IRA shoots itself in the foot. What's going on?

First came the £26m bank raid. Then, Provisionals were implicated in the murder of a popular republican. The IRA looks split, and confused,with the peace process in jeopardy
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The Independent Online

The good news from Belfast is that no full-scale return to conflict is expected: the bad news is that, in most other ways, the Northern Ireland peace process is in bits. Weeks of turmoil and sensational developments and disclosures have rendered what was regarded as a basically sound process, often fraught but generally resilient, into something dangerously close to a quivering wreck.

The good news from Belfast is that no full-scale return to conflict is expected: the bad news is that, in most other ways, the Northern Ireland peace process is in bits. Weeks of turmoil and sensational developments and disclosures have rendered what was regarded as a basically sound process, often fraught but generally resilient, into something dangerously close to a quivering wreck.

The years of progress in which the prevailing culture of Belfast politics mutated, step by laborious step, from confrontation to negotiation have come to a sudden, shuddering halt.

A robbery and a killing have cast the process in a new light. This was not in the script: the process was supposed to be about coaxing the IRA and Sinn Fein into conventional politics, not about them corrupting the system.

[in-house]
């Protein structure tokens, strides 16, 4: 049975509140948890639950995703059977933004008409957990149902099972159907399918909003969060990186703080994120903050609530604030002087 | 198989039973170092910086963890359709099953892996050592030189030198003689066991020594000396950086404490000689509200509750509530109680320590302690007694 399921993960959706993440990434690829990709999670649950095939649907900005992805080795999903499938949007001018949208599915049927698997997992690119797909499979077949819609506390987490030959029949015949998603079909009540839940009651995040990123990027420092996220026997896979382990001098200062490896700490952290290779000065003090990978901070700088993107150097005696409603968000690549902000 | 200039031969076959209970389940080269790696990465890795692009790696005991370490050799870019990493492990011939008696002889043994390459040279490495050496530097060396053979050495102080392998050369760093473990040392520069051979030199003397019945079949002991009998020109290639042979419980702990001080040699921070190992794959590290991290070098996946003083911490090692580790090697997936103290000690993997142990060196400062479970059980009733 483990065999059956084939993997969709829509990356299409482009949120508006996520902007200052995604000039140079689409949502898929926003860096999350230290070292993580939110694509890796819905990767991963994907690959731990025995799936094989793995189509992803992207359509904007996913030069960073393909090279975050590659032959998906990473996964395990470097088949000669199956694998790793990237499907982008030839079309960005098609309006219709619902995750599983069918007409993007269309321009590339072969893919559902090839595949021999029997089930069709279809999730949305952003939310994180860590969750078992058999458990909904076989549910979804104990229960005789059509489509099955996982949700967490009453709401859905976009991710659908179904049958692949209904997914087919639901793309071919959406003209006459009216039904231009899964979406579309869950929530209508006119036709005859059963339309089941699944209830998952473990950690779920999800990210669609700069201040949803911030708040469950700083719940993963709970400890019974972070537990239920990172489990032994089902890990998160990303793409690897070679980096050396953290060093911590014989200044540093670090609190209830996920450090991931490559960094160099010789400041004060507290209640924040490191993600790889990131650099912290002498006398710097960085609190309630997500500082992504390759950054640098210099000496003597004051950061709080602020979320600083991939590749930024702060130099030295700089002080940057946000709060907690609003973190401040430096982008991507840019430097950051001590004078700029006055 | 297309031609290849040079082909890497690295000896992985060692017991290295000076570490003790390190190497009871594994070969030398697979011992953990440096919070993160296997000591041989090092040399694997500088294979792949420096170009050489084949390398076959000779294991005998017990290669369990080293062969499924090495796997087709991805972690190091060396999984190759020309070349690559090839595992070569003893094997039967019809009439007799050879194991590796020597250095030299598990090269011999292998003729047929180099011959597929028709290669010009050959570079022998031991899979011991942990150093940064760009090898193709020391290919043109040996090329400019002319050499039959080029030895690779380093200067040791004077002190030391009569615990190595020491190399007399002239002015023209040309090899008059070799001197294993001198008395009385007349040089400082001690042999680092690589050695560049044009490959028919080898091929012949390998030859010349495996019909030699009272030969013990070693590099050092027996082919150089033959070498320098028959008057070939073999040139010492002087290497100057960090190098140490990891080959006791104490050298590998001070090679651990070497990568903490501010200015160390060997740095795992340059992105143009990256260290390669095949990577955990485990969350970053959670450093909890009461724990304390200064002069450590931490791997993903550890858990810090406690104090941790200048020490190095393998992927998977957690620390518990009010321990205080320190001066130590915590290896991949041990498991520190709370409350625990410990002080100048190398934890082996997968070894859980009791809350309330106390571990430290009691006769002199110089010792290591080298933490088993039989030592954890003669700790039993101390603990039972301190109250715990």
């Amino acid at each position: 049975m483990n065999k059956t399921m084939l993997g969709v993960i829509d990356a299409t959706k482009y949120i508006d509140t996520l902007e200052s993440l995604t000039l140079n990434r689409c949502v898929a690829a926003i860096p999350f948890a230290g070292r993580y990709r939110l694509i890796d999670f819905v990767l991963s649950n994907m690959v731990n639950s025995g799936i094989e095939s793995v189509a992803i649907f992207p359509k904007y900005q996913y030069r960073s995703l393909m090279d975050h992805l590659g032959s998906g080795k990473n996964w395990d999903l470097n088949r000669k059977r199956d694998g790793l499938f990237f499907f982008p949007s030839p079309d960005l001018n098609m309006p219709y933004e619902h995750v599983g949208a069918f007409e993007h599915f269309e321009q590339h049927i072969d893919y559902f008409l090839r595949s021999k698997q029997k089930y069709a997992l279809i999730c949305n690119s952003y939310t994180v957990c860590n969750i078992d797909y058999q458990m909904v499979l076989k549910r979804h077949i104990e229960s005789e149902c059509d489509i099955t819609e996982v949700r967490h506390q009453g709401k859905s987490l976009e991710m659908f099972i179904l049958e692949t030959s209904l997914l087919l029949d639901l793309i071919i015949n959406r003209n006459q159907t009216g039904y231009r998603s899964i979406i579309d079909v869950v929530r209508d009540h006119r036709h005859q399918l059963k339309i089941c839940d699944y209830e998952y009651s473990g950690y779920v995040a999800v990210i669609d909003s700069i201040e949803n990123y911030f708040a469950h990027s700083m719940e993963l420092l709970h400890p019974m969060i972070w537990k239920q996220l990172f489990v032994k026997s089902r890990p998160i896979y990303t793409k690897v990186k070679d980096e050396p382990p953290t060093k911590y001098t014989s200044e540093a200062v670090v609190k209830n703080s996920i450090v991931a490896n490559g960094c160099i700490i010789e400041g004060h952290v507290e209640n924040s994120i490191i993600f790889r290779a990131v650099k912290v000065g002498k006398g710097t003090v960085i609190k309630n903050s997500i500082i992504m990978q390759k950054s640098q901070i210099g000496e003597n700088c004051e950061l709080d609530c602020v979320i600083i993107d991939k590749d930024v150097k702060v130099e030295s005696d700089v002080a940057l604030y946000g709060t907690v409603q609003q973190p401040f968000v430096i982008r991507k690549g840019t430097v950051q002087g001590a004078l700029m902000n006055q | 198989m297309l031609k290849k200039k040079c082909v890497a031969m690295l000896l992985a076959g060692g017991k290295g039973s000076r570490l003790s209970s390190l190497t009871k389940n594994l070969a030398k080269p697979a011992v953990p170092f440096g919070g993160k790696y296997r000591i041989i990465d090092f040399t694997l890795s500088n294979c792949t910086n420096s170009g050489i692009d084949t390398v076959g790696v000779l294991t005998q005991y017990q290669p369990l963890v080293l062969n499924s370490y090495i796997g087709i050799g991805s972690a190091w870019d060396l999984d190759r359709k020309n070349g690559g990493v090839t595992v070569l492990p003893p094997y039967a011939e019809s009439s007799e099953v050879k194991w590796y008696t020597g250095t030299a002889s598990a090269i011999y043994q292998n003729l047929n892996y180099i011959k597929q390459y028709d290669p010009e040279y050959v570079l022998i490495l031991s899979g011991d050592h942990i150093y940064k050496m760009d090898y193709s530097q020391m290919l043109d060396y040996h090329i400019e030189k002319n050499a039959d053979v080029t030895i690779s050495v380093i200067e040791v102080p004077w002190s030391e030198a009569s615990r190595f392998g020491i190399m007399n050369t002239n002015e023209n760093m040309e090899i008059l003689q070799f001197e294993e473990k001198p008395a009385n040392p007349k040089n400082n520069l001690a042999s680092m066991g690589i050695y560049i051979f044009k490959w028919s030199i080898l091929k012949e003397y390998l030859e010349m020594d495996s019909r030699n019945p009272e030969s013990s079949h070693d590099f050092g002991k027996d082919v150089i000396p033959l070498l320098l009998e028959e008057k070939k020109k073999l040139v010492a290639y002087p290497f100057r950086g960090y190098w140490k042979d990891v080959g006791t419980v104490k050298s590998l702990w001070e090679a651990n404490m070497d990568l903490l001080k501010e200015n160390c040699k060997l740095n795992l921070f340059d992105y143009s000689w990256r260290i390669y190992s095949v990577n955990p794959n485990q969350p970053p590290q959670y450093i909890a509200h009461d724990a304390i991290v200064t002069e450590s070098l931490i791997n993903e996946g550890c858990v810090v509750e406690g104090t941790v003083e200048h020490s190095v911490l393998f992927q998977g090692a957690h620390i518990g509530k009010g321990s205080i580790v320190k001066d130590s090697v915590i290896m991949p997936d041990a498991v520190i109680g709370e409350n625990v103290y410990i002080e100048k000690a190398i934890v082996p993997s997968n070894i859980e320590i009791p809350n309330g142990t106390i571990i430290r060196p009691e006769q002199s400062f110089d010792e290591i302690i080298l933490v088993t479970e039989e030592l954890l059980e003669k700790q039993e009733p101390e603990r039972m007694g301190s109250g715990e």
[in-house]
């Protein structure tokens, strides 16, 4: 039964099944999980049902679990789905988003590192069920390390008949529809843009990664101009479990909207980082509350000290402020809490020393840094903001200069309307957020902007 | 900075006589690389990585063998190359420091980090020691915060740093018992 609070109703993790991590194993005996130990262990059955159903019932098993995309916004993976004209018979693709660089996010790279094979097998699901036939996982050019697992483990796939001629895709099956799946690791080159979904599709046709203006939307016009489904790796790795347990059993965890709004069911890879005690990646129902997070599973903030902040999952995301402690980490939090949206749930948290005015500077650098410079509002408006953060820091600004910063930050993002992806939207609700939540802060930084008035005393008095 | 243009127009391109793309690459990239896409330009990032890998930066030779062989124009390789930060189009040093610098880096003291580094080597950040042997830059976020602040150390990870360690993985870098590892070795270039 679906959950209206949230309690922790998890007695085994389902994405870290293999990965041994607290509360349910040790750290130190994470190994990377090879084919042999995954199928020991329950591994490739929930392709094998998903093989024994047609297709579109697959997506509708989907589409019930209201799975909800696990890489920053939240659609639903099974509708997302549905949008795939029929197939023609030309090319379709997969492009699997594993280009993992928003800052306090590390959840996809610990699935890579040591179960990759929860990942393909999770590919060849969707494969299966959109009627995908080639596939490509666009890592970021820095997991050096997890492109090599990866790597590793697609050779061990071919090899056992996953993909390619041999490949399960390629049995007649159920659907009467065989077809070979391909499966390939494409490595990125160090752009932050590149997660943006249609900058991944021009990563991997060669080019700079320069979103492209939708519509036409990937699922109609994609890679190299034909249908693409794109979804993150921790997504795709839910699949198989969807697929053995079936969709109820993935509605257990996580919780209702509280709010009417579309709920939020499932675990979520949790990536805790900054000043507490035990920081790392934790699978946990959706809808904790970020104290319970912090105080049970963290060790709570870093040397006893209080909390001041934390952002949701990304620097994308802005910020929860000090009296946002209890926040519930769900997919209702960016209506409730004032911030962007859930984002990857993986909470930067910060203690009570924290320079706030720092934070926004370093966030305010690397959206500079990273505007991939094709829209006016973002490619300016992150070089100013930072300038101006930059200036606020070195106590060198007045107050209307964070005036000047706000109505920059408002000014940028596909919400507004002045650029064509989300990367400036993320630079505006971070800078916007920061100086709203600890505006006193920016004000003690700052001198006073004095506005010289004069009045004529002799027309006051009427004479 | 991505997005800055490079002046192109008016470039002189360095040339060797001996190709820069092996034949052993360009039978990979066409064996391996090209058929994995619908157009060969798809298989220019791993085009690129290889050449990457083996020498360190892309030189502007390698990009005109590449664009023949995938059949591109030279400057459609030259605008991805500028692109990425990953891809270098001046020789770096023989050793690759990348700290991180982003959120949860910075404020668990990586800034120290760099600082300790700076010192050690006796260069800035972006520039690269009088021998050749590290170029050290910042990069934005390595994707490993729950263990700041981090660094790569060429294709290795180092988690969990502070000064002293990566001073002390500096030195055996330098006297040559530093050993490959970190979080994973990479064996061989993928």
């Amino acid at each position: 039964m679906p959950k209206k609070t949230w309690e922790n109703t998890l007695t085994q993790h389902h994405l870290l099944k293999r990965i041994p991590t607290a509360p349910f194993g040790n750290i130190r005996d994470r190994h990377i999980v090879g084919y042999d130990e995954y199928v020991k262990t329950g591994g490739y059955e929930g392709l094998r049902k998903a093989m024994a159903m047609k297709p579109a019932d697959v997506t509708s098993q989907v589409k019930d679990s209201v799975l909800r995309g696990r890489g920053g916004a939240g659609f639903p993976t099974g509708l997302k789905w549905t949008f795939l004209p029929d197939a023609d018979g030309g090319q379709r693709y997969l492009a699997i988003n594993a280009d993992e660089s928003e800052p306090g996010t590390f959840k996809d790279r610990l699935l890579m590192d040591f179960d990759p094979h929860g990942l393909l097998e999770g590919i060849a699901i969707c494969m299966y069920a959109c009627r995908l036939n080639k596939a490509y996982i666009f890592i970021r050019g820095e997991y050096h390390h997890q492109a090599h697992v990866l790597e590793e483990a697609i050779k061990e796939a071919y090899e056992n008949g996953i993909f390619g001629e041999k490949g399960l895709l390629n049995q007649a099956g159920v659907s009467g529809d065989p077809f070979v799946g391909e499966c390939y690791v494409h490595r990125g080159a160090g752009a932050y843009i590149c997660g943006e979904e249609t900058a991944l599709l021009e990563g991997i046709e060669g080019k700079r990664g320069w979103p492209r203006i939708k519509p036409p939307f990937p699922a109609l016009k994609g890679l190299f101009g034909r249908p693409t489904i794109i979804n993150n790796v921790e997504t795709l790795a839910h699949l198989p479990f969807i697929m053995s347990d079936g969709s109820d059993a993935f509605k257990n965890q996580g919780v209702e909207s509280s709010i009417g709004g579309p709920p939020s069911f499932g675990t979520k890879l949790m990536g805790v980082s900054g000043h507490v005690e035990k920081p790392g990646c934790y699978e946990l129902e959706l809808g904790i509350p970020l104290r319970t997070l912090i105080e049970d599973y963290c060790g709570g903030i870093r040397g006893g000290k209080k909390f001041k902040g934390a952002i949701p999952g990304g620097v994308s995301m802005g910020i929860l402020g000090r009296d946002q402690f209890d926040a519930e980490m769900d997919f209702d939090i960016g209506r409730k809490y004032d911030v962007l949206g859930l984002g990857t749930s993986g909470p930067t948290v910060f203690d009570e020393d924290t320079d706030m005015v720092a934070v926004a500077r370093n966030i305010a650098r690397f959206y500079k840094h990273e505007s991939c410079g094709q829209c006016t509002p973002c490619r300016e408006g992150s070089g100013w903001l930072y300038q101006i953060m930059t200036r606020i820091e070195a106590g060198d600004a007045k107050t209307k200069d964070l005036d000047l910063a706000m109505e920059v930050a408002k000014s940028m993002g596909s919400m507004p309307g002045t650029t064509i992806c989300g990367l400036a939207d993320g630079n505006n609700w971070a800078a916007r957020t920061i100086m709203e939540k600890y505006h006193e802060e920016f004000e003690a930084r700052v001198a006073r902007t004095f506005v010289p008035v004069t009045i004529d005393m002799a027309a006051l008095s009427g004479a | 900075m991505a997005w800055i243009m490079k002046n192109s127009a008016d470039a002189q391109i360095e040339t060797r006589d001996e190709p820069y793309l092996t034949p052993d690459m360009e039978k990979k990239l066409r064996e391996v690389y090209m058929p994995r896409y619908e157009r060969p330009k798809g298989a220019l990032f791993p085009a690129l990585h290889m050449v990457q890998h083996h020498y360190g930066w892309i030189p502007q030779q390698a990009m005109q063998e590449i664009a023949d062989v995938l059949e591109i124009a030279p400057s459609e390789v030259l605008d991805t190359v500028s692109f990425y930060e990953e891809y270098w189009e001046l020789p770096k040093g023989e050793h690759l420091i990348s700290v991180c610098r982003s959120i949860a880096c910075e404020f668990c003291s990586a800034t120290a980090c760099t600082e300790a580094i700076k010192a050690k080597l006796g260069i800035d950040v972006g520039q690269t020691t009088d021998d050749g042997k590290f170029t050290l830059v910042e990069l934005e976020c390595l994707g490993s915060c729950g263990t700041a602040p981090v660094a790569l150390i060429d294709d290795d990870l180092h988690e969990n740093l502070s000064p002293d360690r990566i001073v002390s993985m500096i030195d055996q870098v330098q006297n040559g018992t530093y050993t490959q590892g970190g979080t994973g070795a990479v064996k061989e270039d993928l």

Are the republicans unreconstructed incorrigibles who have lured everyone into a moral quagmire? Is their ambition not to merge with the political mainstream, but rather to subvert and pollute it?

There is as yet no clear answer to these questions, which have left the peace process in its present disarray. But events have changed the process itself irrevocably and altered its course.

Just months ago there was talk that a political deal, incorporating both Gerry Adams and Ian Paisley, was tantalisingly close. The IRA offered to decommission all its weapons within weeks, while the loyalist leader offered to share power with republicans.

The deal could not be clinched because the IRA refused to agree to the Paisley demand for photographic evidence of decommissioning. London and Dublin were disappointed but were ready for another try.

The lack of a breakthrough was viewed not as a breakdown but as a frustrating failure to slot the last few parts of the jigsaw into place.

Much encouragement was taken from the fact that Mr Paisley had put a lifetime of negativity behind him and agreed to share power. And the IRA, after all the years of the gun, said it was putting its entire armoury on the negotiating table.

Forming a government dominated by these parties would not have been a pretty sight. Mr Adams predicted it would be "a battle a day" while Mr Paisley concurred: "Hell would have been let loose, probably every meeting."

Yet for all that, it would have been a historic achievement, and hopes remained high that those last elusive jigsaw pieces could be located, perhaps even this side of a May election.

But then, during the Christmas political break, came the Belfast bank robbery, netting £26m in the first of a series of developments to rock the process. The IRA said it didn't do it; Mr Adams said he believed them.

But Northern Ireland's Chief Constable, Hugh Orde, said the IRA did it, and many believed him. And then, unexpectedly, the Taoiseach, Bertie Ahern, said two things: that the IRA did it, and that Sinn Fein leaders had known about it. In the Dail, he roasted Sinn Fein to a crisp with a controlled vehemence which cast aside years of government policy. Gone was the polite fiction that there was distance between Sinn Fein and the IRA; gone was the toleration of IRA illegality.